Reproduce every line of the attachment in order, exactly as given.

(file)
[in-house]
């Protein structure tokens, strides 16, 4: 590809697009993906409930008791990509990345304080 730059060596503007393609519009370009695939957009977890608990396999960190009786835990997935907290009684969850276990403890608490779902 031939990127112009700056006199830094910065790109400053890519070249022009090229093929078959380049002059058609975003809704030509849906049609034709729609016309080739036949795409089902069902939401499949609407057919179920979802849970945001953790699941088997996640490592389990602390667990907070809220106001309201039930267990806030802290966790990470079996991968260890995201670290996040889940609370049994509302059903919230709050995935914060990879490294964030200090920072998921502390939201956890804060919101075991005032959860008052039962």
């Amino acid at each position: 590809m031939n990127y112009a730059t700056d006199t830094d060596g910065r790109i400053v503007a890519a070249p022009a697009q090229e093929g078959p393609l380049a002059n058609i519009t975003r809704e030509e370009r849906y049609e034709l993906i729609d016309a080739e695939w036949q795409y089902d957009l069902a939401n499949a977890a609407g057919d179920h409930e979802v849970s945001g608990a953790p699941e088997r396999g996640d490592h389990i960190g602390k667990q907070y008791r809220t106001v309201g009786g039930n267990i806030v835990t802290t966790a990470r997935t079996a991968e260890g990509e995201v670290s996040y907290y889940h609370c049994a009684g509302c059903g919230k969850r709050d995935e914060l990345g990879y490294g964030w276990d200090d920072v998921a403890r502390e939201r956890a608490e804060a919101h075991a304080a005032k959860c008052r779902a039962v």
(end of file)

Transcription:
[in-house]
């Protein structure tokens, strides 16, 4: 590809697009993906409930008791990509990345304080 730059060596503007393609519009370009695939957009977890608990396999960190009786835990997935907290009684969850276990403890608490779902 031939990127112009700056006199830094910065790109400053890519070249022009090229093929078959380049002059058609975003809704030509849906049609034709729609016309080739036949795409089902069902939401499949609407057919179920979802849970945001953790699941088997996640490592389990602390667990907070809220106001309201039930267990806030802290966790990470079996991968260890995201670290996040889940609370049994509302059903919230709050995935914060990879490294964030200090920072998921502390939201956890804060919101075991005032959860008052039962």
């Amino acid at each position: 590809m031939n990127y112009a730059t700056d006199t830094d060596g910065r790109i400053v503007a890519a070249p022009a697009q090229e093929g078959p393609l380049a002059n058609i519009t975003r809704e030509e370009r849906y049609e034709l993906i729609d016309a080739e695939w036949q795409y089902d957009l069902a939401n499949a977890a609407g057919d179920h409930e979802v849970s945001g608990a953790p699941e088997r396999g996640d490592h389990i960190g602390k667990q907070y008791r809220t106001v309201g009786g039930n267990i806030v835990t802290t966790a990470r997935t079996a991968e260890g990509e995201v670290s996040y907290y889940h609370c049994a009684g509302c059903g919230k969850r709050d995935e914060l990345g990879y490294g964030w276990d200090d920072v998921a403890r502390e939201r956890a608490e804060a919101h075991a304080a005032k959860c008052r779902a039962v």